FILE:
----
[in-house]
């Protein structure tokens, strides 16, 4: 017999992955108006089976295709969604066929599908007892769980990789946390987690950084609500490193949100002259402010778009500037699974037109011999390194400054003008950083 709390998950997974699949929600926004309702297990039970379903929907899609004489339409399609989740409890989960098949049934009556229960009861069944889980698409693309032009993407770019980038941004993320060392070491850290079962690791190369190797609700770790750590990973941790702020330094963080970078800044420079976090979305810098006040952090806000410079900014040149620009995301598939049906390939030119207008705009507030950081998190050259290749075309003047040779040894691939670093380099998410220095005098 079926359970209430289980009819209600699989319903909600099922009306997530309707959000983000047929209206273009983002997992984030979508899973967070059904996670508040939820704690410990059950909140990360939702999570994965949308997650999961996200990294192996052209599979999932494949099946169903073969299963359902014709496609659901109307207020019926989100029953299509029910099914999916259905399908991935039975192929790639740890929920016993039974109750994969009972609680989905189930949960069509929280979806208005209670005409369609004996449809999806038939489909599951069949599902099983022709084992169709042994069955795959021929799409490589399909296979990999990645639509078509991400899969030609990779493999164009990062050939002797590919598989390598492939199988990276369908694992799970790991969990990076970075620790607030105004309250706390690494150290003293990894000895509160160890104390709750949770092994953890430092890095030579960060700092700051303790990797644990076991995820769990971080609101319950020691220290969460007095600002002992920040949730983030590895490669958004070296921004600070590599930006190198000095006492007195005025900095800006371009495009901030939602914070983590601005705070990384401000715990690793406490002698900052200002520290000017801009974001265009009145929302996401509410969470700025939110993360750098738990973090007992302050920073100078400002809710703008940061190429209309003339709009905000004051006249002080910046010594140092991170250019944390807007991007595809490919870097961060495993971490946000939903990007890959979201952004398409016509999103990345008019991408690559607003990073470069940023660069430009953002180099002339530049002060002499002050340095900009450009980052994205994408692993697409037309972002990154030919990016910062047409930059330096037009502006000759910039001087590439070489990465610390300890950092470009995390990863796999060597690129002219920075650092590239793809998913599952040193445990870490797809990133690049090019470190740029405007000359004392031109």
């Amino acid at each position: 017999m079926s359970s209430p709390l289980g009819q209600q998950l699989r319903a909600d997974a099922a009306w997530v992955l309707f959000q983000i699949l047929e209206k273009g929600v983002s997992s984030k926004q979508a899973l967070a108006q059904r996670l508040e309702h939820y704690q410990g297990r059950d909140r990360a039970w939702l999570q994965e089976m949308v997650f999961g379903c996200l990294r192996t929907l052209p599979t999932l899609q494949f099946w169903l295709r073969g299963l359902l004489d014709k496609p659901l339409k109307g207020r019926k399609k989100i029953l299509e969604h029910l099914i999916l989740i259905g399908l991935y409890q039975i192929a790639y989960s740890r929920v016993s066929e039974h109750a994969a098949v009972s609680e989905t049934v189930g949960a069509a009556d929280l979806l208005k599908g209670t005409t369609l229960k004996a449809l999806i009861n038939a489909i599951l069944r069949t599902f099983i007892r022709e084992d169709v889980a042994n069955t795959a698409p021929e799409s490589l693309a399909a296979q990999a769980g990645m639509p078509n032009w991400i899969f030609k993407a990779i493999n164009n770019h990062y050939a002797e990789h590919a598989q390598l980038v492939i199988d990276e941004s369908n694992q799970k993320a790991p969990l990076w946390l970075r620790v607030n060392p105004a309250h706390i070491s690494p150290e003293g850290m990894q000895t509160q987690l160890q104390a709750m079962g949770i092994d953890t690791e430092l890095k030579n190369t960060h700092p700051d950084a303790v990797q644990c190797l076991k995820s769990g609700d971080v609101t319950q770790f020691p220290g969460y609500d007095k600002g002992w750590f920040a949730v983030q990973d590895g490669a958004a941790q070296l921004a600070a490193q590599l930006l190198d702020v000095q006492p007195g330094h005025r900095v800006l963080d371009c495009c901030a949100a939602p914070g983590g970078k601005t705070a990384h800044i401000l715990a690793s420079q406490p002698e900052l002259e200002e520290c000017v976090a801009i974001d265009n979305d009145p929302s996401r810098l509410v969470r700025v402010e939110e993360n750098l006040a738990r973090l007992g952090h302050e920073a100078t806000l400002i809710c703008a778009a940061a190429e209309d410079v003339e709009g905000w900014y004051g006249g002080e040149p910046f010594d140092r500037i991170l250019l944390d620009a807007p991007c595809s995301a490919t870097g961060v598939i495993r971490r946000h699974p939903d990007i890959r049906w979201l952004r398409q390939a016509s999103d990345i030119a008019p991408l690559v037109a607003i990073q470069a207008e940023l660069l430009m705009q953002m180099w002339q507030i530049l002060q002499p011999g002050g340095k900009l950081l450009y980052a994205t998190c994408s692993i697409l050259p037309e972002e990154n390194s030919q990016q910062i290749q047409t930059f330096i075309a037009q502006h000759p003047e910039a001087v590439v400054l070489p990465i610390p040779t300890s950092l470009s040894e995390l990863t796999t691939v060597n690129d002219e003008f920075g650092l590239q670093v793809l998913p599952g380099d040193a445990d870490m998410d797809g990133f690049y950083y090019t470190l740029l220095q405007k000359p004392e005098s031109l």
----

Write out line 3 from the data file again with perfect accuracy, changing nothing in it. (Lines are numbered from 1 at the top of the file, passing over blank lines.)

């Amino acid at each position: 017999m079926s359970s209430p709390l289980g009819q209600q998950l699989r319903a909600d997974a099922a009306w997530v992955l309707f959000q983000i699949l047929e209206k273009g929600v983002s997992s984030k926004q979508a899973l967070a108006q059904r996670l508040e309702h939820y704690q410990g297990r059950d909140r990360a039970w939702l999570q994965e089976m949308v997650f999961g379903c996200l990294r192996t929907l052209p599979t999932l899609q494949f099946w169903l295709r073969g299963l359902l004489d014709k496609p659901l339409k109307g207020r019926k399609k989100i029953l299509e969604h029910l099914i999916l989740i259905g399908l991935y409890q039975i192929a790639y989960s740890r929920v016993s066929e039974h109750a994969a098949v009972s609680e989905t049934v189930g949960a069509a009556d929280l979806l208005k599908g209670t005409t369609l229960k004996a449809l999806i009861n038939a489909i599951l069944r069949t599902f099983i007892r022709e084992d169709v889980a042994n069955t795959a698409p021929e799409s490589l693309a399909a296979q990999a769980g990645m639509p078509n032009w991400i899969f030609k993407a990779i493999n164009n770019h990062y050939a002797e990789h590919a598989q390598l980038v492939i199988d990276e941004s369908n694992q799970k993320a790991p969990l990076w946390l970075r620790v607030n060392p105004a309250h706390i070491s690494p150290e003293g850290m990894q000895t509160q987690l160890q104390a709750m079962g949770i092994d953890t690791e430092l890095k030579n190369t960060h700092p700051d950084a303790v990797q644990c190797l076991k995820s769990g609700d971080v609101t319950q770790f020691p220290g969460y609500d007095k600002g002992w750590f920040a949730v983030q990973d590895g490669a958004a941790q070296l921004a600070a490193q590599l930006l190198d702020v000095q006492p007195g330094h005025r900095v800006l963080d371009c495009c901030a949100a939602p914070g983590g970078k601005t705070a990384h800044i401000l715990a690793s420079q406490p002698e900052l002259e200002e520290c000017v976090a801009i974001d265009n979305d009145p929302s996401r810098l509410v969470r700025v402010e939110e993360n750098l006040a738990r973090l007992g952090h302050e920073a100078t806000l400002i809710c703008a778009a940061a190429e209309d410079v003339e709009g905000w900014y004051g006249g002080e040149p910046f010594d140092r500037i991170l250019l944390d620009a807007p991007c595809s995301a490919t870097g961060v598939i495993r971490r946000h699974p939903d990007i890959r049906w979201l952004r398409q390939a016509s999103d990345i030119a008019p991408l690559v037109a607003i990073q470069a207008e940023l660069l430009m705009q953002m180099w002339q507030i530049l002060q002499p011999g002050g340095k900009l950081l450009y980052a994205t998190c994408s692993i697409l050259p037309e972002e990154n390194s030919q990016q910062i290749q047409t930059f330096i075309a037009q502006h000759p003047e910039a001087v590439v400054l070489p990465i610390p040779t300890s950092l470009s040894e995390l990863t796999t691939v060597n690129d002219e003008f920075g650092l590239q670093v793809l998913p599952g380099d040193a445990d870490m998410d797809g990133f690049y950083y090019t470190l740029l220095q405007k000359p004392e005098s031109l």